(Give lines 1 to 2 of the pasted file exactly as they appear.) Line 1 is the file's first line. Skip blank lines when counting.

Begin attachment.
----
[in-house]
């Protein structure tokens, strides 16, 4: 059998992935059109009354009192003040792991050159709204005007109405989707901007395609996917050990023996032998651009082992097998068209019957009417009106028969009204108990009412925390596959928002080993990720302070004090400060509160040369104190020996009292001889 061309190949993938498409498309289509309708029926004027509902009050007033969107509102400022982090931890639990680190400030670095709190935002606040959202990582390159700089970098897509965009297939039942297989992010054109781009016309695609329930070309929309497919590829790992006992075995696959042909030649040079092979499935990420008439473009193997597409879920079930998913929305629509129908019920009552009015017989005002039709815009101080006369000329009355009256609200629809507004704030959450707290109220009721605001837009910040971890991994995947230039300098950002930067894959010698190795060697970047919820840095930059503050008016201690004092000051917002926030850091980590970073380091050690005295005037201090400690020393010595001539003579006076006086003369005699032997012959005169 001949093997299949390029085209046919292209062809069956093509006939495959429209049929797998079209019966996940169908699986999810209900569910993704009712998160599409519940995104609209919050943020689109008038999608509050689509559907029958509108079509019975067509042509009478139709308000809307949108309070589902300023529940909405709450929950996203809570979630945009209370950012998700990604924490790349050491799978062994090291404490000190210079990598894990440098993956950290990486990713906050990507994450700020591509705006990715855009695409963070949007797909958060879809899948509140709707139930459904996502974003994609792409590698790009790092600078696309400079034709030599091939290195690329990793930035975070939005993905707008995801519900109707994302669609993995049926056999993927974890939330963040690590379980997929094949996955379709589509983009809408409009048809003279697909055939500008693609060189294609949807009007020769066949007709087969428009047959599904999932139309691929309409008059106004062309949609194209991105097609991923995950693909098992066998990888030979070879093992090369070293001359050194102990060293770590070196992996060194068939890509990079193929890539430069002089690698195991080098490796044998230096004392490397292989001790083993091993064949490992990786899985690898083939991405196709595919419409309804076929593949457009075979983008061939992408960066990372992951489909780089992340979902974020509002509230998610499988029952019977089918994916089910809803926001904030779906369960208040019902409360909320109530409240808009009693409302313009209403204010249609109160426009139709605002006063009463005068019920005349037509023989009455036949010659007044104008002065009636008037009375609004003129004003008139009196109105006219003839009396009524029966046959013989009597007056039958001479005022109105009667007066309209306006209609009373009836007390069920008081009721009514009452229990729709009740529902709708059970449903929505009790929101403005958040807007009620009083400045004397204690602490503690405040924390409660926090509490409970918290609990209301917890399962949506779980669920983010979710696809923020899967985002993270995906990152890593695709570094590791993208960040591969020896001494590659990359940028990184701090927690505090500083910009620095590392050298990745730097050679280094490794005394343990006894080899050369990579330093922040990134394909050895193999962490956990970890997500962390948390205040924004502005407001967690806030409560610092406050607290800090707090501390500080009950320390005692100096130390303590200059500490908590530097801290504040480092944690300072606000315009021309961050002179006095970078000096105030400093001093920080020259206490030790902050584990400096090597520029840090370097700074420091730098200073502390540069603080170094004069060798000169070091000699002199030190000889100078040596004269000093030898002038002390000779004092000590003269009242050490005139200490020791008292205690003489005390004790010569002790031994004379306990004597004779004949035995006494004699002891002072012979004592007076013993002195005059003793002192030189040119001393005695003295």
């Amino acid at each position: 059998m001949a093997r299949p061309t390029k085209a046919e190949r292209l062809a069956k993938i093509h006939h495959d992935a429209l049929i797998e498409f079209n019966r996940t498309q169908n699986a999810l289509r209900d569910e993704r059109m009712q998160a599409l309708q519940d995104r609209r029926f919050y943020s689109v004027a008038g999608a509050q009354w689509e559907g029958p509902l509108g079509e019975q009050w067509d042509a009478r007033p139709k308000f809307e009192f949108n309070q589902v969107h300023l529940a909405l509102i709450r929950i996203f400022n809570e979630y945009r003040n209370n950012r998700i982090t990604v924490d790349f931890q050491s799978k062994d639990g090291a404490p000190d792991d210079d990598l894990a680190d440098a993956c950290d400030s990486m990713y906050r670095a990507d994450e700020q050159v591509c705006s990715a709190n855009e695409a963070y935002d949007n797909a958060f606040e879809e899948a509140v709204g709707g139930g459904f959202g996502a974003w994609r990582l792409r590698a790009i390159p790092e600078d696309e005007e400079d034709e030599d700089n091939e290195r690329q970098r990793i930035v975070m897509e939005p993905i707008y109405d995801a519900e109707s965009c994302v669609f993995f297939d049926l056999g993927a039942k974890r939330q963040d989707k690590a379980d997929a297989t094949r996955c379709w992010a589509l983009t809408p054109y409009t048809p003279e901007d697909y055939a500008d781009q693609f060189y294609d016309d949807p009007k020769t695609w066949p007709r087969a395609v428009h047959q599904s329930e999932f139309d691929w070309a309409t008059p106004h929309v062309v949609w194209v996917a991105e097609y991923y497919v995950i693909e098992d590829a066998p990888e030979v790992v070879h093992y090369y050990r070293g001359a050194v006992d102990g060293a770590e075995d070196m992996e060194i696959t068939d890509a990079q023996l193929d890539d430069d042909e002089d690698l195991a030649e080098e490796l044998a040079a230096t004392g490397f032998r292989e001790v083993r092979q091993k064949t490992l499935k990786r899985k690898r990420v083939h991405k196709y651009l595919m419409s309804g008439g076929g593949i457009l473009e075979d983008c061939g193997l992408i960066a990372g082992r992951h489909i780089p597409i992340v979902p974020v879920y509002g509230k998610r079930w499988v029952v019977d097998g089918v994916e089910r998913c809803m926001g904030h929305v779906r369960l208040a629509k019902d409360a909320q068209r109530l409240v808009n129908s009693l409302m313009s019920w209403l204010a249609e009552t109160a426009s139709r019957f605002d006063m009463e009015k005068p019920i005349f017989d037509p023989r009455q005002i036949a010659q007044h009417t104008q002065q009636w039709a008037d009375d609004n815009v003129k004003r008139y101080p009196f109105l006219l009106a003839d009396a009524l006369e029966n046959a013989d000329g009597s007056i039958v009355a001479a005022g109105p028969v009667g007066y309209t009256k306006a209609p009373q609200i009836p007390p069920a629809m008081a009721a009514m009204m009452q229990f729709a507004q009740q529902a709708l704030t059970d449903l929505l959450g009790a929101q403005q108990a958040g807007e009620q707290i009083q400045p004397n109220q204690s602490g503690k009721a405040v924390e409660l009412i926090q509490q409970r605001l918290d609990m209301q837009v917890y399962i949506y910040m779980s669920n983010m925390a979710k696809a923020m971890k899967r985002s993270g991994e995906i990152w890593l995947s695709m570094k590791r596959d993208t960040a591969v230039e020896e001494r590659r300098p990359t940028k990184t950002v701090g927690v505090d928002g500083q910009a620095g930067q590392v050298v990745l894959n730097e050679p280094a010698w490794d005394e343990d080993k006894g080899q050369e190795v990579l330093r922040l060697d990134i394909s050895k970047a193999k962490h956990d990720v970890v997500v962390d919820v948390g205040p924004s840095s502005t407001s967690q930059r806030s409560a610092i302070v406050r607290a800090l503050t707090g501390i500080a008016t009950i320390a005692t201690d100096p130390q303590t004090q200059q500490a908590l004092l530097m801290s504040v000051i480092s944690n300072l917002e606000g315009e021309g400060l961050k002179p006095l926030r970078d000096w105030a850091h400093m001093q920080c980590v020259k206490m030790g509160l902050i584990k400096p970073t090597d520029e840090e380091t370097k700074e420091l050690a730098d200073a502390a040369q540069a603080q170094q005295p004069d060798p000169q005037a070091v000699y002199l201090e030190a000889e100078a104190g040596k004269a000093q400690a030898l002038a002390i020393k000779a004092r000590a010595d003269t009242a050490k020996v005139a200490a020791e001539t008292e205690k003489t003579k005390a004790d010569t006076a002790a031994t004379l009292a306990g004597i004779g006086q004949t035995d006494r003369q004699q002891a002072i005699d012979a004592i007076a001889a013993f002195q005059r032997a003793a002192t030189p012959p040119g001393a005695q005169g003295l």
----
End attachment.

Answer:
[in-house]
């Protein structure tokens, strides 16, 4: 059998992935059109009354009192003040792991050159709204005007109405989707901007395609996917050990023996032998651009082992097998068209019957009417009106028969009204108990009412925390596959928002080993990720302070004090400060509160040369104190020996009292001889 061309190949993938498409498309289509309708029926004027509902009050007033969107509102400022982090931890639990680190400030670095709190935002606040959202990582390159700089970098897509965009297939039942297989992010054109781009016309695609329930070309929309497919590829790992006992075995696959042909030649040079092979499935990420008439473009193997597409879920079930998913929305629509129908019920009552009015017989005002039709815009101080006369000329009355009256609200629809507004704030959450707290109220009721605001837009910040971890991994995947230039300098950002930067894959010698190795060697970047919820840095930059503050008016201690004092000051917002926030850091980590970073380091050690005295005037201090400690020393010595001539003579006076006086003369005699032997012959005169 001949093997299949390029085209046919292209062809069956093509006939495959429209049929797998079209019966996940169908699986999810209900569910993704009712998160599409519940995104609209919050943020689109008038999608509050689509559907029958509108079509019975067509042509009478139709308000809307949108309070589902300023529940909405709450929950996203809570979630945009209370950012998700990604924490790349050491799978062994090291404490000190210079990598894990440098993956950290990486990713906050990507994450700020591509705006990715855009695409963070949007797909958060879809899948509140709707139930459904996502974003994609792409590698790009790092600078696309400079034709030599091939290195690329990793930035975070939005993905707008995801519900109707994302669609993995049926056999993927974890939330963040690590379980997929094949996955379709589509983009809408409009048809003279697909055939500008693609060189294609949807009007020769066949007709087969428009047959599904999932139309691929309409008059106004062309949609194209991105097609991923995950693909098992066998990888030979070879093992090369070293001359050194102990060293770590070196992996060194068939890509990079193929890539430069002089690698195991080098490796044998230096004392490397292989001790083993091993064949490992990786899985690898083939991405196709595919419409309804076929593949457009075979983008061939992408960066990372992951489909780089992340979902974020509002509230998610499988029952019977089918994916089910809803926001904030779906369960208040019902409360909320109530409240808009009693409302313009209403204010249609109160426009139709605002006063009463005068019920005349037509023989009455036949010659007044104008002065009636008037009375609004003129004003008139009196109105006219003839009396009524029966046959013989009597007056039958001479005022109105009667007066309209306006209609009373009836007390069920008081009721009514009452229990729709009740529902709708059970449903929505009790929101403005958040807007009620009083400045004397204690602490503690405040924390409660926090509490409970918290609990209301917890399962949506779980669920983010979710696809923020899967985002993270995906990152890593695709570094590791993208960040591969020896001494590659990359940028990184701090927690505090500083910009620095590392050298990745730097050679280094490794005394343990006894080899050369990579330093922040990134394909050895193999962490956990970890997500962390948390205040924004502005407001967690806030409560610092406050607290800090707090501390500080009950320390005692100096130390303590200059500490908590530097801290504040480092944690300072606000315009021309961050002179006095970078000096105030400093001093920080020259206490030790902050584990400096090597520029840090370097700074420091730098200073502390540069603080170094004069060798000169070091000699002199030190000889100078040596004269000093030898002038002390000779004092000590003269009242050490005139200490020791008292205690003489005390004790010569002790031994004379306990004597004779004949035995006494004699002891002072012979004592007076013993002195005059003793002192030189040119001393005695003295």